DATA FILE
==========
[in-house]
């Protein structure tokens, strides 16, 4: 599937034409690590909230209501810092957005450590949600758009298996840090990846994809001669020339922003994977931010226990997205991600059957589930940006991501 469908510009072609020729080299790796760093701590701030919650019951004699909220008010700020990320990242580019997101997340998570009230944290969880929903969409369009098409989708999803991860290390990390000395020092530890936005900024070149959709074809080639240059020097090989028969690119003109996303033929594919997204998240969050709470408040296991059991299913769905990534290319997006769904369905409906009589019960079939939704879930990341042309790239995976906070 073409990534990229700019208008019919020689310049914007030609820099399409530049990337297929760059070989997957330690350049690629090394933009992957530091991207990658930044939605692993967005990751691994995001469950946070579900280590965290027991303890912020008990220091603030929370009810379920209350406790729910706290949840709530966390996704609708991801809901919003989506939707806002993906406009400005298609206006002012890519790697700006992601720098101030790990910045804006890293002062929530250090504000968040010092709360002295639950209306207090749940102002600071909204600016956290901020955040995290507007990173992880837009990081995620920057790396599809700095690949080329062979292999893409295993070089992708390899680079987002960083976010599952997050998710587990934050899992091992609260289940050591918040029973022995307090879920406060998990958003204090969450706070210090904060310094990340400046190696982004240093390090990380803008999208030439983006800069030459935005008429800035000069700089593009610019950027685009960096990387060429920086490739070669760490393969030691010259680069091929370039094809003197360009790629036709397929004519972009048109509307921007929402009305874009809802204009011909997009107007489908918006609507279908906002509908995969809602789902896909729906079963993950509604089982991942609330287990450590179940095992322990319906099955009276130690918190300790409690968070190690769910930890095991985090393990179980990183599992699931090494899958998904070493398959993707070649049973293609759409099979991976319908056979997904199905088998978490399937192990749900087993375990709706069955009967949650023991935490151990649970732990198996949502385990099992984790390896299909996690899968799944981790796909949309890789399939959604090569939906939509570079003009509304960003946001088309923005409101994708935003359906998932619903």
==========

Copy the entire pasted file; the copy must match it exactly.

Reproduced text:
[in-house]
């Protein structure tokens, strides 16, 4: 599937034409690590909230209501810092957005450590949600758009298996840090990846994809001669020339922003994977931010226990997205991600059957589930940006991501 469908510009072609020729080299790796760093701590701030919650019951004699909220008010700020990320990242580019997101997340998570009230944290969880929903969409369009098409989708999803991860290390990390000395020092530890936005900024070149959709074809080639240059020097090989028969690119003109996303033929594919997204998240969050709470408040296991059991299913769905990534290319997006769904369905409906009589019960079939939704879930990341042309790239995976906070 073409990534990229700019208008019919020689310049914007030609820099399409530049990337297929760059070989997957330690350049690629090394933009992957530091991207990658930044939605692993967005990751691994995001469950946070579900280590965290027991303890912020008990220091603030929370009810379920209350406790729910706290949840709530966390996704609708991801809901919003989506939707806002993906406009400005298609206006002012890519790697700006992601720098101030790990910045804006890293002062929530250090504000968040010092709360002295639950209306207090749940102002600071909204600016956290901020955040995290507007990173992880837009990081995620920057790396599809700095690949080329062979292999893409295993070089992708390899680079987002960083976010599952997050998710587990934050899992091992609260289940050591918040029973022995307090879920406060998990958003204090969450706070210090904060310094990340400046190696982004240093390090990380803008999208030439983006800069030459935005008429800035000069700089593009610019950027685009960096990387060429920086490739070669760490393969030691010259680069091929370039094809003197360009790629036709397929004519972009048109509307921007929402009305874009809802204009011909997009107007489908918006609507279908906002509908995969809602789902896909729906079963993950509604089982991942609330287990450590179940095992322990319906099955009276130690918190300790409690968070190690769910930890095991985090393990179980990183599992699931090494899958998904070493398959993707070649049973293609759409099979991976319908056979997904199905088998978490399937192990749900087993375990709706069955009967949650023991935490151990649970732990198996949502385990099992984790390896299909996690899968799944981790796909949309890789399939959604090569939906939509570079003009509304960003946001088309923005409101994708935003359906998932619903």